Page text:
Proposed API for JEP 259: Stack-Walking API

Timo Kinnunen timo.kinnunen at
Sun Nov 15 21:37:22 UTC 2015

I hope StackWalker::getCaller would return at least as much information as invoking the MBean operation { “threadPrint”, “–l” } from directly would get, without the overheads of a full thread dump. I also noticed that many users of the original getCallerClass() are not really interested in the caller’s Class per se, rather they are interested in the caller’s ClassLoader. StackWalker::getCaller could then also include this information and other details about the calling context in effect at the time it is called.

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From: Peter Levart
Sent: Sunday, November 15, 2015 20:15
To: Timo Kinnunen;David M. Lloyd;core-libs-dev at
Subject: Re: Proposed API for JEP 259: Stack-Walking API

On 11/15/2015 05:53 PM, Timo Kinnunen wrote:
To be pedantic, there is always a caller, but not every caller is associated with a Java Class. 

StackWalker::getCallerClass can be thought as a convenience method for something like:
	Class<?> callingMe = StackWalker.getCaller().getAsJavaClass();

>From this view-point we can determine that
• getCaller() will never return null as there is always a caller.
• getAsJavaClass() cannot always return a Class instance as the caller might be the OS itself or a native code frame.
• getCaller() will not return the current frame as the caller of the current frame because that’s nonsensical!
• Also, getAsJavaClass() will not return a Java Class from some other caller as that would violate its API contract.
• getAsJavaClass() will not return the current frame’s Class as the caller’s Class unless such a recursive call is actually in progress!

We can guess that the client using these methods should have some idea if it’s expected its caller is a Java Class or not. We also know the association between a caller and a Java Class (if any) won’t change unexpectedly or otherwise have some uncertainty. Together these give the following API for getCaller() and getAsJavaClass():

getCaller() always succeeds and returns non-null. The result is not guaranteed to contain information useful to clients. It returns the same caller regardless of who the callers of the caller are.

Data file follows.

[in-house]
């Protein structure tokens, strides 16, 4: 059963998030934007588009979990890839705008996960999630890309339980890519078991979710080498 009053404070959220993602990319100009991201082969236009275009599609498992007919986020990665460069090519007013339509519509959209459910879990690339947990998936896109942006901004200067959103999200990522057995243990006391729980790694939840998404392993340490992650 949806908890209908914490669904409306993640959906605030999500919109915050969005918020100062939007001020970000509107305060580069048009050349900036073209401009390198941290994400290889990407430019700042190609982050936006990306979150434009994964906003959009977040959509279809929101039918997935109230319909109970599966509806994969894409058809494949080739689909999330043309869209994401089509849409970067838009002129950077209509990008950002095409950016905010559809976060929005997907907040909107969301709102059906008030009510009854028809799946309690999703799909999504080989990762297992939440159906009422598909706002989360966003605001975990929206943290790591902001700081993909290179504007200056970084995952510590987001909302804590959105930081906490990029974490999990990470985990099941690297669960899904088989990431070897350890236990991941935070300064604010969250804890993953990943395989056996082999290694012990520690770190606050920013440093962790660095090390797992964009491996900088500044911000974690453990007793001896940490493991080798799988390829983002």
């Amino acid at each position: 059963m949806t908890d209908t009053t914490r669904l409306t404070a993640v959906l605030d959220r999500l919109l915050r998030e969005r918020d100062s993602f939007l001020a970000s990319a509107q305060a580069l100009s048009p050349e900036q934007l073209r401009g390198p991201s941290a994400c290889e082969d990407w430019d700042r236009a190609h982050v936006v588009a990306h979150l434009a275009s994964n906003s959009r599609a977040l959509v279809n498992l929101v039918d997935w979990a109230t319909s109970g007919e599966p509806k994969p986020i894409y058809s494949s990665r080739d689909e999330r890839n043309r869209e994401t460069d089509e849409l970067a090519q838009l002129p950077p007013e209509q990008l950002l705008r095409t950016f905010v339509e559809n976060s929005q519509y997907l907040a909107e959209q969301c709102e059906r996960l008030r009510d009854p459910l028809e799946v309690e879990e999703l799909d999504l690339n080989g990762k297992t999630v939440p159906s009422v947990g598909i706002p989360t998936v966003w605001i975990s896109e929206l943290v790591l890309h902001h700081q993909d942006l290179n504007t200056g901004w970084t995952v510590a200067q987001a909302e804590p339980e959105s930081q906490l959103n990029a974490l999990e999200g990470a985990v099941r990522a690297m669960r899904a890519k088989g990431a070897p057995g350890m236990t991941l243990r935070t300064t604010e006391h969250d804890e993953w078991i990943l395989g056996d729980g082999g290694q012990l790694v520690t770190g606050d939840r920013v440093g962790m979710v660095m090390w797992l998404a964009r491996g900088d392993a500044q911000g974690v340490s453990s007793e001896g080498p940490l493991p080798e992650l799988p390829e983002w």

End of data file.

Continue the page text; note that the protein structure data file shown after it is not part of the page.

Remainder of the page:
getAsJavaClass() doesn’t always succeed, and when it does is dependent on local information only. When it doesn’t, it throws an exception to signal that the association to a Class that the client expected to find doesn’t exists. The exception is not a checked exception because the association between a caller and a Class is not inherently unreliable.

The same reasoning applies to StackWalker::getCallerClass and further suggests StackWalker::getCaller should be available for clients as well.

But what would  StackWalker::getCaller actually return? If it is an object that contains just getAsJavaClas() method, then it is a useless indirection (similar to Optional<Class<?>>).

Since the situation that a "caller-sensitive" method is not called by a Java method is really just a theoretical issue and even then it is an abuse made by the caller of a caller-sensitive method, I would just make getCallerClass() throw an exception in such situations.

Regards, Peter

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From: David M. Lloyd
Sent: Saturday, November 14, 2015 16:02
To: core-libs-dev at
Subject: Re: Proposed API for JEP 259: Stack-Walking API

On 11/13/2015 06:07 PM, Brian Goetz wrote:
I considered Optional<Class<?>>. I believe it is rare to have a JNI
attached thread calling StackWalker::getCallerClass from native.  Most
common cases will find a caller class.   Returning an Optional will
force most common uses to handle the case if it’s absent.  It’s a
tradeoff that I think it’s better to return Thread.class for the JNI
attached thread calling getCallerClass in native which would rarely
+1 on returning Thread.class in these cases.  Its a pragmatic compromise.
If you must return something non-null, maybe it'd be better to define a 
class just for that purpose, e.g.:

public final class StackWalker {


     public static final class NoCaller {
         private NoCaller() {}

...and use NoCaller.class as your caller when there is none.  Bonus 
points if you can attach a protection domain with no permissions to that 

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